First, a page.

Book excerpt – Blue With Envy: My American Journey With Manchester City

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Kartik Krishnaiyer is a soccer writer who served as a ball boy for the Fort Lauderdale (Fla.) Strikers, where he saw such superstars as Franz Beckenbauer and Giorgio Chinaglia play. That started his love of the Beautiful Game, which would manifest itself most prominently with Manchester City.

In his book, “Blue With Envy: My American Journey With Manchester City,” recently published by World Soccer Talk, he uses Manchester City as an example to share his own personal story of how America’s fascination with English Premier League soccer has grown by leaps and bounds year after year.

The following excerpt is a glimpse into that world and can be purchased here.

PART I: You Saw Me Standing Alone

Chapter 1 – The Opening Whistle

May 13, 2012 is when many Americans finally fell in love with English football.  It was the day Sergio Aguero scored in the 94th minute for Manchester City against Queens Park Rangers at the Etihad Stadium. Aguero’s goal gave Manchester City (aka the Blues or Citizens) the club’s first top flight title in 44 years and may have been the very moment the Premier League broke through the clutter of “also-ran” sports in the United States. Certainly someone at NBC Sports was watching that day as they paid $250 million for the US media rights from 2013-16. The English Premier League had a three-year national TV deal and exposure to an estimated 80 million households as opposed to the 40 million in their previous deal with the now defunct FOX Soccer.

As Americans discover the pageantry and excitement of English football, more and more Yanks are developing connections to specific Premier League clubs. Many new fans are choosing Manchester City as a club to support, but it was not always that way.

I could begin discussing the trials and tribulations of being a Manchester City fan in the United States. Dealing with relegation from the Premier League on the same day Manchester United was awarded the Premier League trophy in 1996. Or when I had to struggle to find anybody showing the Division 2 playoff final versus Gillingham in 1999. Or even as recently as 2008, when American fans would refer to Manchester United as simply “Manchester” in my presence at soccer events.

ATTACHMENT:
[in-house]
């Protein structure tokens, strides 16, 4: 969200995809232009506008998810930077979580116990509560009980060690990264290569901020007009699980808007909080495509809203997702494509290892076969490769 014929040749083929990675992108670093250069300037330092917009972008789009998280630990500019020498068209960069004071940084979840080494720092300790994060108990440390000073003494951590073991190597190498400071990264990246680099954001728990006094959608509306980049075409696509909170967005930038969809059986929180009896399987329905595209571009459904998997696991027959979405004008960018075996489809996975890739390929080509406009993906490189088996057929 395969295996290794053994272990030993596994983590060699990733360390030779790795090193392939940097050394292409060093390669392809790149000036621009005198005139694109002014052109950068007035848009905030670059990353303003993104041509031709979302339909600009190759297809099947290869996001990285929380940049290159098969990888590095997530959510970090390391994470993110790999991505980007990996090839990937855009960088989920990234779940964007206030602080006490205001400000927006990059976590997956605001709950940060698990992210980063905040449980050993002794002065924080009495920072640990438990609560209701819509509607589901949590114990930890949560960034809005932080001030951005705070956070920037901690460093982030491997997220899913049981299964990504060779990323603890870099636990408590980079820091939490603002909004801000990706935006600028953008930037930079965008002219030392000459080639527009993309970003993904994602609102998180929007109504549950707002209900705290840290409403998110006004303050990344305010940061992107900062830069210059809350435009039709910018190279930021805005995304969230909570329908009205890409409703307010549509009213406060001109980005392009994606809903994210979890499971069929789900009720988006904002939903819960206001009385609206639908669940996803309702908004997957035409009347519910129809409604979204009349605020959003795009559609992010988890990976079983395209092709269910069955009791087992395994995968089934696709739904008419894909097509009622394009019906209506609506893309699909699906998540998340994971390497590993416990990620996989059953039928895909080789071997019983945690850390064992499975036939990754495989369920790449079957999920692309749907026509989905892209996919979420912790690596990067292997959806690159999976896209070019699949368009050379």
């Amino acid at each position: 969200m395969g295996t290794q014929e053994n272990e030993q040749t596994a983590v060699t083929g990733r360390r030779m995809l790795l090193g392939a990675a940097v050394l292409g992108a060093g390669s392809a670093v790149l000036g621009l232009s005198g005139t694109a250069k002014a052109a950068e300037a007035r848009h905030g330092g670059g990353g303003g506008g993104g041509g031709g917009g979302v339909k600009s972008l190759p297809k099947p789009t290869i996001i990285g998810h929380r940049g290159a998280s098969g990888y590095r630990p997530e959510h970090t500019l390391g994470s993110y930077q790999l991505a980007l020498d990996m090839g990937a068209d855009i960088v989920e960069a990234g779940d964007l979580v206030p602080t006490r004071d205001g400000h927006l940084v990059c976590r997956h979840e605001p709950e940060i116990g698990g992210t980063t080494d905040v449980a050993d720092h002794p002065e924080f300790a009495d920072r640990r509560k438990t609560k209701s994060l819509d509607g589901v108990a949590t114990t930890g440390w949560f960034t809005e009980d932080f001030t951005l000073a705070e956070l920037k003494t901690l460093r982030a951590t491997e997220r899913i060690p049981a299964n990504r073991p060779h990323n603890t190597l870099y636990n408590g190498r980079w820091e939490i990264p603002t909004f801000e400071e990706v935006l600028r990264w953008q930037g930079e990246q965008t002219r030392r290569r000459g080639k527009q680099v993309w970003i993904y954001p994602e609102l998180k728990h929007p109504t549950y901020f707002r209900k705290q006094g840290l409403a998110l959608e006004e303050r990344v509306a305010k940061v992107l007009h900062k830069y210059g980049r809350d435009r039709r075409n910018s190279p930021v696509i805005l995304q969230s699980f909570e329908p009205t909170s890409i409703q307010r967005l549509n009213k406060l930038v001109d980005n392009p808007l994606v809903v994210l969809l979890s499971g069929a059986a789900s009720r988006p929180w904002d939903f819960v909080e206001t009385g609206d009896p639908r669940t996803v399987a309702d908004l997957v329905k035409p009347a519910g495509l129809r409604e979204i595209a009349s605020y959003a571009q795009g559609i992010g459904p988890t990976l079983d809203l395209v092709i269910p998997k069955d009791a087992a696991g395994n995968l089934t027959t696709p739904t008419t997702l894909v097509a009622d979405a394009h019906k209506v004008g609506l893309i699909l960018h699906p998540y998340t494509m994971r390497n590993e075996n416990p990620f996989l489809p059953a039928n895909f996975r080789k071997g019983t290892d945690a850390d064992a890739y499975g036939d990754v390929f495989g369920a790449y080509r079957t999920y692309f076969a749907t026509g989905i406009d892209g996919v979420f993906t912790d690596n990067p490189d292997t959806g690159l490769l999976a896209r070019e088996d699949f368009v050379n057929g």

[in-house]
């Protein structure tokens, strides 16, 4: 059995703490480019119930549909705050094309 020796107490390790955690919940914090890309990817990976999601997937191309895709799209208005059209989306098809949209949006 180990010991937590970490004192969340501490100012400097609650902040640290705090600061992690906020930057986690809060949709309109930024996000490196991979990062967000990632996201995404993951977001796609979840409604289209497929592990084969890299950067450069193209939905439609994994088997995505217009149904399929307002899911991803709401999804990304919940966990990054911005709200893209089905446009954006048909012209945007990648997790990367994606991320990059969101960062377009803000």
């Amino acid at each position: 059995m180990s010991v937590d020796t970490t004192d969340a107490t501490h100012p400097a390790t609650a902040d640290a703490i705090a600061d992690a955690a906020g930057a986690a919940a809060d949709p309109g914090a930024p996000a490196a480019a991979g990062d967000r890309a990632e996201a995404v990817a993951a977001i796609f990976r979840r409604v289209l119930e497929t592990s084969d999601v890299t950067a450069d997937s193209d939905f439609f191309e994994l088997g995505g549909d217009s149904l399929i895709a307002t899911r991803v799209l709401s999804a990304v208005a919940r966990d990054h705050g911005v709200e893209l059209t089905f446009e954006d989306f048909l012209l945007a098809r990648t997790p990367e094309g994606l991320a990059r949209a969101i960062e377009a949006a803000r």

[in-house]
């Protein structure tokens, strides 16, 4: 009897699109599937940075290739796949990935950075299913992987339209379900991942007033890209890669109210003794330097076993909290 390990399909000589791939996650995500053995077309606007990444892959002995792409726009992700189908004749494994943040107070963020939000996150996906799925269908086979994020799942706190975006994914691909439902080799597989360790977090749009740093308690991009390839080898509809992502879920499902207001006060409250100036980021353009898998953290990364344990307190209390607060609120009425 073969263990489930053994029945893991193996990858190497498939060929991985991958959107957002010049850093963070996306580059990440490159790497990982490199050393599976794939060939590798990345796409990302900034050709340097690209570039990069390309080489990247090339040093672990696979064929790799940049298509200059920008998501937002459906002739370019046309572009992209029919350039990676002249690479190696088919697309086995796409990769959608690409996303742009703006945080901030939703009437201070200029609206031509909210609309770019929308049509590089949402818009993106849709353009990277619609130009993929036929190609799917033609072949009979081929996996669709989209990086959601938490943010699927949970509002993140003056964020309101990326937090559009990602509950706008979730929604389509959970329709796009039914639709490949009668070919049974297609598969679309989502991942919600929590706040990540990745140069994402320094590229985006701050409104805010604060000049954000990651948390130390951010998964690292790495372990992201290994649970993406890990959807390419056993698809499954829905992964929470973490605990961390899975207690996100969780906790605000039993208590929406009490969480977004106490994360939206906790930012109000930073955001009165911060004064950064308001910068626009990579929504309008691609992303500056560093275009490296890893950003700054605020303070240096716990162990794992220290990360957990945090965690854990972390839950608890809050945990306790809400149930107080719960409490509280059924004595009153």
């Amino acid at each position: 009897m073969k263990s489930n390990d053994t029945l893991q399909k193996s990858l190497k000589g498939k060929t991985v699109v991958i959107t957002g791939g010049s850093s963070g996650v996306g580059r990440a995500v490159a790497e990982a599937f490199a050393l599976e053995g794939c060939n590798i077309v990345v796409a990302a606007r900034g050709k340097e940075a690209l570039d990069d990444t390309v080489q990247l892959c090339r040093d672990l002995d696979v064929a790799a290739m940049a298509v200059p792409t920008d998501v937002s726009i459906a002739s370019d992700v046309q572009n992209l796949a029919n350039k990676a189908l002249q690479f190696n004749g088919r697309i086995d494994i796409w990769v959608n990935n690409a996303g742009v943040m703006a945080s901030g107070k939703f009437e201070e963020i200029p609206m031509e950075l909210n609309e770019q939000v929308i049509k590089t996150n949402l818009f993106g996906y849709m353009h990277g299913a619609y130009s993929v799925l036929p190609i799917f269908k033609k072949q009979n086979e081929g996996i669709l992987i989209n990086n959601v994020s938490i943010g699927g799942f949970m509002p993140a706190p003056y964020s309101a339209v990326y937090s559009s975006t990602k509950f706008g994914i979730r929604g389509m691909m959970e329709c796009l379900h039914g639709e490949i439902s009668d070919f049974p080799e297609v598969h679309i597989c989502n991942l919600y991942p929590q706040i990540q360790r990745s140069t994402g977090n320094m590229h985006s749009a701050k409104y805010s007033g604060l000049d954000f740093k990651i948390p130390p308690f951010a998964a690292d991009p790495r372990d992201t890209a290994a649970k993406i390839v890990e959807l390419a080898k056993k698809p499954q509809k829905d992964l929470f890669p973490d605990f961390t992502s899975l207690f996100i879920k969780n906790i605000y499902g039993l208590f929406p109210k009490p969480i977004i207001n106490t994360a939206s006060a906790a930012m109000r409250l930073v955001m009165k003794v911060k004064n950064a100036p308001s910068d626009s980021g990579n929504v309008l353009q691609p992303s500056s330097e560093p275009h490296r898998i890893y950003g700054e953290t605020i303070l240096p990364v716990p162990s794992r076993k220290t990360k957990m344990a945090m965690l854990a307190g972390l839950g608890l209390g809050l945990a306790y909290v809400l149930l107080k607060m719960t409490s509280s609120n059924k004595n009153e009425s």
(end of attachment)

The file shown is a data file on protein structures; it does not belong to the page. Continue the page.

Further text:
But let’s start at the MLS All-Star game in 2006. Chelsea came to Bridgeview, Illinois to play a team of top stars from Major League Soccer.

World Cup 2006 had been a watershed moment for the growth of the sport in the United States. For the first time in memory, soccer was mainstream — there were ESPN shows dissecting every US performance and the television ratings showed a respectable growth in national interest. As someone who had grown up with the old North American Soccer League, even serving as a ball boy for the Fort Lauderdale Strikers, I had seen the high of the soccer boom of the late 1970s as well as the dark period between 1984 and 1996 when the US lacked a first division outdoor professional league.

Soccer as a big business and a mainstream sport in American culture was never taken seriously until the 2006 World Cup. After the World Cup success on TV, the earth began to move for soccer fans in the States. First, slowly, but then with a supersonic pace to reach the point where we sit approaching the 2014 World Cup.

I arrived in Chicago several days before the MLS All Star Game as I had a political project I was working on in town. A buzz was growing about the game as Chelsea fans from across the USA and from England arrived and painted the town blue. I could feel English football’s time was beginning to come Stateside. Though it was still a smallish niche, you could walk around Chicago that week and see Chelsea shirts practically around every corner.

The 2006 MLS All-Star game was covered like a mainstream sporting event in the United States. Coming off the World Cup high, and with the one and only Jose Mourinho giving incendiary quotes on American television about various things, the game was covered extensively. The game was built-up as a follow-up to the World Cup, Americans vs. Brits, despite the face that the stars of the “American” team were Canadian Dwayne De Rosario and Bolivian Jaime Moreno. Chelsea featured members of the English national team such as John Terry, Frank Lampard and Joe Cole but were a multi-ethnic team of stars from all over the globe. The MLS All-Stars won the match 1-0 on a piece of individual brilliance from De Rosario.

Following that game, the sport faded away from the major cable networks. Setanta Sports, GOL TV and FOX Soccer Channel, which literally nobody subscribed to, held the broadcast rights to the MLS and European leagues. The sport was back to obscurity, at least for the time being.